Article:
Overall alcohol consumption in Scotland fell to a 26-year low during 2020, according to a comprehensive report published today by Public Health Scotland.
The annual Monitoring and Evaluating Scotland’s Alcohol Strategy (MESAS) report brings together data on alcohol consumption, price and related harms into a single publication.
It shows that total alcohol sales fell 5% on the previous year, to the lowest level recorded since 1994.
Last year, COVID-19 restrictions affected alcohol sales from premises such as pubs, clubs, and restaurants.
Nine in every ten units of alcohol sold in Scotland in 2020 were sold via off-trade outlets including supermarkets and other off-licences – an increase from seven in every ten units in 2019.
In addition to the evidence from 2020 – the year of the pandemic – today’s MESAS report also details a 10% year-on-year reduction in the number of deaths wholly caused by alcohol in 2019.
Commenting on the results of the studies, Public Health Minister Maree Todd said:
“I welcome this report showing that total alcohol sales in 2020 fell to their lowest level for 26 years.
“The study provides valuable insight allowing us to gauge the impact of alcohol sales and consumption during the period of the pandemic.
“Clearly COVID-19 and the associated restrictions have had a dramatic impact on the hospitality trade, but these figures demonstrate that the restrictions in place did not simply translate into an increase in the total amount of alcohol being consumed.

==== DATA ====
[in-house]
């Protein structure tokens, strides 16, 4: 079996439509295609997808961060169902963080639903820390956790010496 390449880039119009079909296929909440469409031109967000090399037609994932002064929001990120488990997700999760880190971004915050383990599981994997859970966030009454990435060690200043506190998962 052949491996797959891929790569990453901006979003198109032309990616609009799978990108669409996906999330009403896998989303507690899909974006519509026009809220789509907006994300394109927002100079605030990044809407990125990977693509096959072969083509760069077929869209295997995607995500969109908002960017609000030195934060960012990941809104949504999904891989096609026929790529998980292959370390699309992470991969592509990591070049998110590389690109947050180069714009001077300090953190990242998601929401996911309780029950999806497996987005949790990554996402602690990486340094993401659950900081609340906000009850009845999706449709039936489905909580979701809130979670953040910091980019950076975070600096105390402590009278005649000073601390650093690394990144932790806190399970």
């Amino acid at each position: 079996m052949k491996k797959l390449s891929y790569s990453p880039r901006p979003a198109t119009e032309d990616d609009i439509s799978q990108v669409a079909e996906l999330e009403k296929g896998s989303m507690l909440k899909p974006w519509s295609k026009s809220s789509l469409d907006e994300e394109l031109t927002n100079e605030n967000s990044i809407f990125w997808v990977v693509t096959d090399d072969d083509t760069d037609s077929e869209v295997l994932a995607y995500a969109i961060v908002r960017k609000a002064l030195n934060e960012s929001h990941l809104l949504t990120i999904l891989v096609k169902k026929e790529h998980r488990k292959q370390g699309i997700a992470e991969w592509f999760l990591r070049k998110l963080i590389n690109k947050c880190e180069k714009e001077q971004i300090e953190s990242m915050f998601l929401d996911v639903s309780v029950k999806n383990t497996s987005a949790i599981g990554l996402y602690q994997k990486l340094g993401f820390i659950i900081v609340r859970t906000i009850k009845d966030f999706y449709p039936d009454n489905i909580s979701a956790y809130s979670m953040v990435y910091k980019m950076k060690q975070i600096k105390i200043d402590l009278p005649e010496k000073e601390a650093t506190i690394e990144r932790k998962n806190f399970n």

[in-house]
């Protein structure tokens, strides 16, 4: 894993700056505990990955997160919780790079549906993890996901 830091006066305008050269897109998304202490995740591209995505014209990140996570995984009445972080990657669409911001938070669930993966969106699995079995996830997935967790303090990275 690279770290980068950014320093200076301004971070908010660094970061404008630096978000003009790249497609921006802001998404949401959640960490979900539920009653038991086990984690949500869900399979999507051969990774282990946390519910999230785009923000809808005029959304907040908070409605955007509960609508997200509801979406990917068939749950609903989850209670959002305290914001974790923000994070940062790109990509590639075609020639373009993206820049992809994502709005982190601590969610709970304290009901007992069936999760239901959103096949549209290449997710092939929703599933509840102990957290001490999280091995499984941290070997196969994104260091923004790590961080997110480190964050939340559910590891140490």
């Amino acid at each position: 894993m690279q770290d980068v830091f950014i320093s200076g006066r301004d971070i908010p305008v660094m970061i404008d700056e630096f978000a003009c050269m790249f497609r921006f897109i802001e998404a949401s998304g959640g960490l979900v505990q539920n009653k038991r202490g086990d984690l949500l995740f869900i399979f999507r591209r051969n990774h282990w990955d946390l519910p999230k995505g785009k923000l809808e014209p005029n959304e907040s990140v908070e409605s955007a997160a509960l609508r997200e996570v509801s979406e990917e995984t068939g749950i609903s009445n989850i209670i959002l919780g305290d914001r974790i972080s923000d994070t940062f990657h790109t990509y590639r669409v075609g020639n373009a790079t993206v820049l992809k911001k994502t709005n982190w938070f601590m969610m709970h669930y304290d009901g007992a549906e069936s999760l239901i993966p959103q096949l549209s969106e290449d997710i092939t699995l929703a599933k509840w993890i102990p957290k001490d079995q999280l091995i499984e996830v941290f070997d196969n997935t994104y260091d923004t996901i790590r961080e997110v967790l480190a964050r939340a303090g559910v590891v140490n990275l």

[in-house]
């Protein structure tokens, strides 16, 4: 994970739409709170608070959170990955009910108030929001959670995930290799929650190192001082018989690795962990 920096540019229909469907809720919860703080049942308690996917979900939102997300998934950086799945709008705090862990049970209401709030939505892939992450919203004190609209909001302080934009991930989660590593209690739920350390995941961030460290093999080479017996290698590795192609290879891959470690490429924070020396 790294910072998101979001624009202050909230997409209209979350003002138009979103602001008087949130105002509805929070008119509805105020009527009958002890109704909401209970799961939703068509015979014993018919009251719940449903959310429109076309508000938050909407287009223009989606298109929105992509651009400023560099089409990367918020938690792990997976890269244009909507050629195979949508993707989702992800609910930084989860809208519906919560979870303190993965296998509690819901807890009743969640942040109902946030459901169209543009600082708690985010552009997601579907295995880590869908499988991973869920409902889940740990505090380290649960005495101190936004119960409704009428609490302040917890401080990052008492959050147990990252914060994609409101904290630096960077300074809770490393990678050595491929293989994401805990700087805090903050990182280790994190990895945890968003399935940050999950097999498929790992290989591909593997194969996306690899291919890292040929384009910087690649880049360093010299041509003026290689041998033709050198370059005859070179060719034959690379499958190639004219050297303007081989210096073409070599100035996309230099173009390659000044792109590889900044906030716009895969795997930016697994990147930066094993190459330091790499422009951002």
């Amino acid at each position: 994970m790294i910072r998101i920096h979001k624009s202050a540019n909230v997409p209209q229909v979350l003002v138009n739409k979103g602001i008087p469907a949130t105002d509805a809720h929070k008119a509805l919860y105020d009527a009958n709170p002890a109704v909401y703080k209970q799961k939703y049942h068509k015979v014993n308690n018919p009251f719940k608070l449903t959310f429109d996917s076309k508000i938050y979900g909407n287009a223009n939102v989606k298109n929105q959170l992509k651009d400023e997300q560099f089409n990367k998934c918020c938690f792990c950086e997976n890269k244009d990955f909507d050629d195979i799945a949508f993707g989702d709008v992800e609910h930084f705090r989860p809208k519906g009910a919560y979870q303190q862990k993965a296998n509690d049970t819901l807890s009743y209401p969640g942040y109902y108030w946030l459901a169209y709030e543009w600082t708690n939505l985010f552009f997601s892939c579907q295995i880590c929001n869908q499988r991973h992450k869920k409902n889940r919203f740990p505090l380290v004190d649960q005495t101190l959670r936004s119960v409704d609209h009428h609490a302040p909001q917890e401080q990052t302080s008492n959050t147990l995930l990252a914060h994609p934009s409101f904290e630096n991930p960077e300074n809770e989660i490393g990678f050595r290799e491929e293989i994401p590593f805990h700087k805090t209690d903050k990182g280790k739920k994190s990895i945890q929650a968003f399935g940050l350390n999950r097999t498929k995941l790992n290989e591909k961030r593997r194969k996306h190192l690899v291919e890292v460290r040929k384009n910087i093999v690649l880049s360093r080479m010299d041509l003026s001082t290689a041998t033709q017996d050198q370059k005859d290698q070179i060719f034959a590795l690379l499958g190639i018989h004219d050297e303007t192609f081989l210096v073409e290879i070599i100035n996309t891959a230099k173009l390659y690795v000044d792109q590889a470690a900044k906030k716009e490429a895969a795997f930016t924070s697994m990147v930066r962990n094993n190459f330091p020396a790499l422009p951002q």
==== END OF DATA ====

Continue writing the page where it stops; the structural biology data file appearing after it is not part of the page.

“In fact, the opposite is the case.
“We have already seen that alcohol sales were falling since the introduction of our world-leading Minimum Unit Pricing policy in 2018.
“We know that it will take longer for the full impact of reduced consumption to feed through into health-related statistics, but I am more convinced than ever that MUP is one of the main drivers in reducing alcohol harms.
“Although this is the largest recorded year-on-year reduction in alcohol sales – and also the narrowest recorded gap between sales north and south of the border – it is important to bear in mind that the average number of units drunk during this period was still nearly 30% per cent more than the UK Chief Medical Officers’ guidelines of drinking no more than 14 units a week.
“In addition to these 2020 figures, the report also details a 10% reduction in the number of deaths caused wholly by alcohol in 2019.
“While we are on the right trajectory, this still equates tragically to nearly 20 deaths every week across Scotland – each one preventable.
“We continue to make progress in reducing inequalities across a number of public health areas – remaining focussed on addressing the underlying causes that drive health inequalities and doing more to address harms from alcohol.
“I am determined to build on this progress including consulting on potential restrictions to alcohol advertising and promotion.”